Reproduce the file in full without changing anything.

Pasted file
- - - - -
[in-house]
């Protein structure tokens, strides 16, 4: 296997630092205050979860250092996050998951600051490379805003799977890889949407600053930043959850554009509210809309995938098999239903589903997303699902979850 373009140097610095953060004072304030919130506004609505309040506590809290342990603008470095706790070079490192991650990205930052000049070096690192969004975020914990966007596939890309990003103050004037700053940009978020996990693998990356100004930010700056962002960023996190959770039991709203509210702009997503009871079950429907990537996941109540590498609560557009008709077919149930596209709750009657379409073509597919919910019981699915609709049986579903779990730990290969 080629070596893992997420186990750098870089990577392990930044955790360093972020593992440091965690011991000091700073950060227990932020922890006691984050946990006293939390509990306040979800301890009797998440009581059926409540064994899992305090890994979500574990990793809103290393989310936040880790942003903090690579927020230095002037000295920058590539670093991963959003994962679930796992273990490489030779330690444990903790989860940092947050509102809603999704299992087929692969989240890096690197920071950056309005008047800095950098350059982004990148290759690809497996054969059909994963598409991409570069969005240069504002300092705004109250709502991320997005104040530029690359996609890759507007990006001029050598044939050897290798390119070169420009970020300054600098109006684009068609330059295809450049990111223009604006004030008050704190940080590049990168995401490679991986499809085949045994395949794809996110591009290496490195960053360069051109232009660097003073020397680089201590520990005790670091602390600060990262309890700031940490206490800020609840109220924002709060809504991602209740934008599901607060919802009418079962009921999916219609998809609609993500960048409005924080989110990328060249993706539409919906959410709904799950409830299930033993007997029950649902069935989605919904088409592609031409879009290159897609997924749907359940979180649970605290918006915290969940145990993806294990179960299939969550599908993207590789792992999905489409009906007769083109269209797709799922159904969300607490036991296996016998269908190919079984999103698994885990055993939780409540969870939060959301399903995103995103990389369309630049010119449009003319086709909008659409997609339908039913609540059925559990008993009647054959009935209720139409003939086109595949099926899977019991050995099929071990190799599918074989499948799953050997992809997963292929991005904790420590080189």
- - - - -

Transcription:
[in-house]
């Protein structure tokens, strides 16, 4: 296997630092205050979860250092996050998951600051490379805003799977890889949407600053930043959850554009509210809309995938098999239903589903997303699902979850 373009140097610095953060004072304030919130506004609505309040506590809290342990603008470095706790070079490192991650990205930052000049070096690192969004975020914990966007596939890309990003103050004037700053940009978020996990693998990356100004930010700056962002960023996190959770039991709203509210702009997503009871079950429907990537996941109540590498609560557009008709077919149930596209709750009657379409073509597919919910019981699915609709049986579903779990730990290969 080629070596893992997420186990750098870089990577392990930044955790360093972020593992440091965690011991000091700073950060227990932020922890006691984050946990006293939390509990306040979800301890009797998440009581059926409540064994899992305090890994979500574990990793809103290393989310936040880790942003903090690579927020230095002037000295920058590539670093991963959003994962679930796992273990490489030779330690444990903790989860940092947050509102809603999704299992087929692969989240890096690197920071950056309005008047800095950098350059982004990148290759690809497996054969059909994963598409991409570069969005240069504002300092705004109250709502991320997005104040530029690359996609890759507007990006001029050598044939050897290798390119070169420009970020300054600098109006684009068609330059295809450049990111223009604006004030008050704190940080590049990168995401490679991986499809085949045994395949794809996110591009290496490195960053360069051109232009660097003073020397680089201590520990005790670091602390600060990262309890700031940490206490800020609840109220924002709060809504991602209740934008599901607060919802009418079962009921999916219609998809609609993500960048409005924080989110990328060249993706539409919906959410709904799950409830299930033993007997029950649902069935989605919904088409592609031409879009290159897609997924749907359940979180649970605290918006915290969940145990993806294990179960299939969550599908993207590789792992999905489409009906007769083109269209797709799922159904969300607490036991296996016998269908190919079984999103698994885990055993939780409540969870939060959301399903995103995103990389369309630049010119449009003319086709909008659409997609339908039913609540059925559990008993009647054959009935209720139409003939086109595949099926899977019991050995099929071990190799599918074989499948799953050997992809997963292929991005904790420590080189």